The global growth collapse that never was but may still be
Global GDP growth slowed only very marginally in Q3, to about 3.0% year-in-year, in line with my October forecasts. Perhaps even more surprising is World Bank data pointing to quarterly growth having flat-lined at 2.5% yoy between Q2 2014 and Q3 2015.
Year-to-date growth and the up-tick in global PMIs in October-November support the IMF’s prediction of 3.1% GDP growth in 2015, down only marginally from 3.4% in 2012-2014.
So while global trade, inflation and commodity prices have fallen sharply this year, global growth has not thanks in part to resilient consumer demand. This may, at the margin, have given the US Federal Reserve the confidence to hike its policy rate.
But the slowdown in global growth in 2015, despite still record low global policy rates and eurozone quantitative easing, does not provide much cheer for next year.
Q3 GDP data are out…and it’s not that bad
Global real GDP growth in Q3 slowed only marginally to 3.0% year-on-year (yoy) from 3.1% yoy in Q2, according to my estimates using IMF purchasing power parity (PPP) weights (see Figure 1). Countries which have so far released Q3 GDP data account for about 95% of world GDP.
This marginal slowdown is line with my October forecast (see Global growth down but not out) and broadly in line with World Bank data pointing to stable GDP growth in Q3 of 2.5% yoy (see Figure 1).
Global GDP growth in the first three quarters of 2015 was about 3.1% yoy, suggesting that the IMF’s growth forecast of 3.1% for the full-year is still attainable (see October World Economic Outlook). Indeed, global manufacturing PMI data, which have historically correlated reasonably well with global growth, suggest that growth was stable or slightly stronger in Q4 (see Figure 2). The average PMI in October-November ticked up to 51.25 from 50.8 in Q3.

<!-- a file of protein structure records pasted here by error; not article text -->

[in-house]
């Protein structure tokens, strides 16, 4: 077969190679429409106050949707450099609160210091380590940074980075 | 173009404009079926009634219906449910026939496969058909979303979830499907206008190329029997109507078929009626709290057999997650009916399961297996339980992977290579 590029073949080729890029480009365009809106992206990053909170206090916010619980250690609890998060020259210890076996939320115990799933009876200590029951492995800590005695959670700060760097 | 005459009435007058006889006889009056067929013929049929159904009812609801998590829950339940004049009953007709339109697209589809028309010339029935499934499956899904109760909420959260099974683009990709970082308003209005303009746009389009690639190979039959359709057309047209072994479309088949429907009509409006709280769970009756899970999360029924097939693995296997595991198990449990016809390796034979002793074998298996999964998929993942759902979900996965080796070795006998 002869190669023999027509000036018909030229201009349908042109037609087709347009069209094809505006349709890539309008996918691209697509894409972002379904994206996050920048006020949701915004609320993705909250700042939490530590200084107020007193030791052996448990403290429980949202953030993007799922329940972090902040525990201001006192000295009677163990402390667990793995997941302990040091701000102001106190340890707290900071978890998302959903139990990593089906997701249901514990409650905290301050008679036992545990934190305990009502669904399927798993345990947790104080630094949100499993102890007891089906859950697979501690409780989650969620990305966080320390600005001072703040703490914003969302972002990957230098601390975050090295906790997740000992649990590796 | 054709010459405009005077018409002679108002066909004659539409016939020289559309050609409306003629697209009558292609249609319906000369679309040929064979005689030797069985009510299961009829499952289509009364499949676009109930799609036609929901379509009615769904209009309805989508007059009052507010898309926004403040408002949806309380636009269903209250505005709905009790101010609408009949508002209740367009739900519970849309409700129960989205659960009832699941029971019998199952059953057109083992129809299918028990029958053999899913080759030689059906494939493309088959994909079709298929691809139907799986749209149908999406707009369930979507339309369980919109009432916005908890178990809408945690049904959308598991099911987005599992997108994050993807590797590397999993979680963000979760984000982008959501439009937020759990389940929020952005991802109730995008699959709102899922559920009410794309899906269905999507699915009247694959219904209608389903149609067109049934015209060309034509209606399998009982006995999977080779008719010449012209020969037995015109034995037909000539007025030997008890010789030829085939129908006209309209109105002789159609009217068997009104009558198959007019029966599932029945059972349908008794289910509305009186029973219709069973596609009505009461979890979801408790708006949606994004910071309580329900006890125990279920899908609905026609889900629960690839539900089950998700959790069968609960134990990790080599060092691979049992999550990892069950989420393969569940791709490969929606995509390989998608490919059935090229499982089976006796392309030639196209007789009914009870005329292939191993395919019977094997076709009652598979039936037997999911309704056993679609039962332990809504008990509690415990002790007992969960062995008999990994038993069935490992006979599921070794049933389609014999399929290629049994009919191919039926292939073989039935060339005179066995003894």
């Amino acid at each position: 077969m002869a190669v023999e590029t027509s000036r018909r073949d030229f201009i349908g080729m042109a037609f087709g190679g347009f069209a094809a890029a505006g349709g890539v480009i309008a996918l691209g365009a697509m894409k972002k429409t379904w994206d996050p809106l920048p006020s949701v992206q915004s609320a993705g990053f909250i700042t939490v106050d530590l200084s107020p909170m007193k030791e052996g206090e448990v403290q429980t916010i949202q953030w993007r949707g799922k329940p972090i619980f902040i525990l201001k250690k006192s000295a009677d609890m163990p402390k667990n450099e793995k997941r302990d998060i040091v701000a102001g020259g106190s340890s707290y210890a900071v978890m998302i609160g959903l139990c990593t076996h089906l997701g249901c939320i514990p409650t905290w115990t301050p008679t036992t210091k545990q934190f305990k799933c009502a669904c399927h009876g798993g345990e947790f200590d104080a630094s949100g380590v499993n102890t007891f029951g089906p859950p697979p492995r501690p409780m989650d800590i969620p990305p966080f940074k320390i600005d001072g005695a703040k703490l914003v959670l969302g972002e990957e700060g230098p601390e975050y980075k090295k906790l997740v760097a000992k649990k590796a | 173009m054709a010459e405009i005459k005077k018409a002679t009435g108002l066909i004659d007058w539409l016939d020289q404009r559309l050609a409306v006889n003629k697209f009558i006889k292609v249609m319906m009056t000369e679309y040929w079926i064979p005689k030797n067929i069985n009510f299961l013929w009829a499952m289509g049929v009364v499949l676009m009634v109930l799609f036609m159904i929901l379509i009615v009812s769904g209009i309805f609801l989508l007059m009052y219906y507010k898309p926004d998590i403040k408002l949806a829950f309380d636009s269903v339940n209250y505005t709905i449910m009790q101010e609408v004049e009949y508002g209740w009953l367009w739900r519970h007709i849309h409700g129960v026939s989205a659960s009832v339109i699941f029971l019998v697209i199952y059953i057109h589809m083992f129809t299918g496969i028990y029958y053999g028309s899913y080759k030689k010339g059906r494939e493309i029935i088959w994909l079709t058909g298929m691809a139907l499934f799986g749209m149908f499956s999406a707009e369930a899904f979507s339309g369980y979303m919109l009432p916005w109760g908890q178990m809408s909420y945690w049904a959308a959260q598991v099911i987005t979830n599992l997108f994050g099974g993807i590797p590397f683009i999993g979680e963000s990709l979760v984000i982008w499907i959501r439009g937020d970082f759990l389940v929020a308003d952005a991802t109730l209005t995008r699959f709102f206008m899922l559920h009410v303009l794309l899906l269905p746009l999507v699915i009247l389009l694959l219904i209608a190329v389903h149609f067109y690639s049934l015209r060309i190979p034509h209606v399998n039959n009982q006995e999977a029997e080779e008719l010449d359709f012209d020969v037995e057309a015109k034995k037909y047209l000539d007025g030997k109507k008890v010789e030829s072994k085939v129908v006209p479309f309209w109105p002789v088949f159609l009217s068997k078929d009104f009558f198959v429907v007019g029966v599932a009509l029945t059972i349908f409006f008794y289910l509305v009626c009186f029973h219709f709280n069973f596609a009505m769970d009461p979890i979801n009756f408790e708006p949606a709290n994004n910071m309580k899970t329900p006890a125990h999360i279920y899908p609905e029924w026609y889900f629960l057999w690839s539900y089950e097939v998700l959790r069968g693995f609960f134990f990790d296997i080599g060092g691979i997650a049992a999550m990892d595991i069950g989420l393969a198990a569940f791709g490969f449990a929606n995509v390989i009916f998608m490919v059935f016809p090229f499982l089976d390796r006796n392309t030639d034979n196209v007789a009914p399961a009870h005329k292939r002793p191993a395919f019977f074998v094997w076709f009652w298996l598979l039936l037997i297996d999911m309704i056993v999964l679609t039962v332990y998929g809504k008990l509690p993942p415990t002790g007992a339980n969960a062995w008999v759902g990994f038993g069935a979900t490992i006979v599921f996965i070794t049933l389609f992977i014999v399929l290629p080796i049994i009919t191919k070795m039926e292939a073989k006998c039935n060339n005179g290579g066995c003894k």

No clear unifying theme emerges when we turn to individual countries, with emerging economies at both extremes of the growth spectrum and developed economies dotted across. India and China still lead the growth race, if their official numbers are reliable, while growth in Brazil and Russia has slumped in tandem with collapsing commodity prices. Spanish GDP growth rose to 3.4% yoy in Q3, GDP in the US and UK is growing at a commendable 2.5%, while France, Italy and Japan still lag on sub-1% growth (see Figure 3).
So while global trade, inflation, and commodity prices have fallen sharply this year, global growth has not. One reason is that consumer demand for goods and services has been reasonably resilient, shored up by rising employment and wage growth in the US, UK and lesser extent eurozone. In China, the manufacturing sector is losing ground but the service sector is enjoying decent growth. This may, at the margin, have given the US Federal Reserve the confidence to finally hike its policy rate this week.
But the slowdown in global growth in 2015 to multi-years lows is still somewhat concerning given how loose interest rate policy has remained and the limited scope for further significant, effective, monetary policy stimulus. The ECB quantitative easing program is now one year old, policy rates in the US, UK, Japan and eurozone are near zero, policy rates in three European countries are negative and most major central banks have cut rates (including Australia, Canada, China, India, Indonesia, Korea, New Zealand, and Turkey). The IMF, OECD and World Bank may arguably have to again revise down their 2016 growth forecasts, which currently stand at 3.6%, 3.3% and 3.3% respectively.
Olivier Desbarres currently works as an independent commentator on G10 and Emerging Markets. He has over 15 years’ experience with two of the world’s largest investment banks as an emerging markets economist, rates and currency strategist.
 These are estimates as the IMF does not release quarterly GDP data.
 The World Bank and IMF use different country weights, which explains the difference in their estimates of global growth. The IMF uses purchasing power parity weights, the World Bank market weights. The IMF attributes a greater country weight to China’s GDP growth rate, which has slowed sharply and thus weighed more greatly on the IMF’s measure of global growth.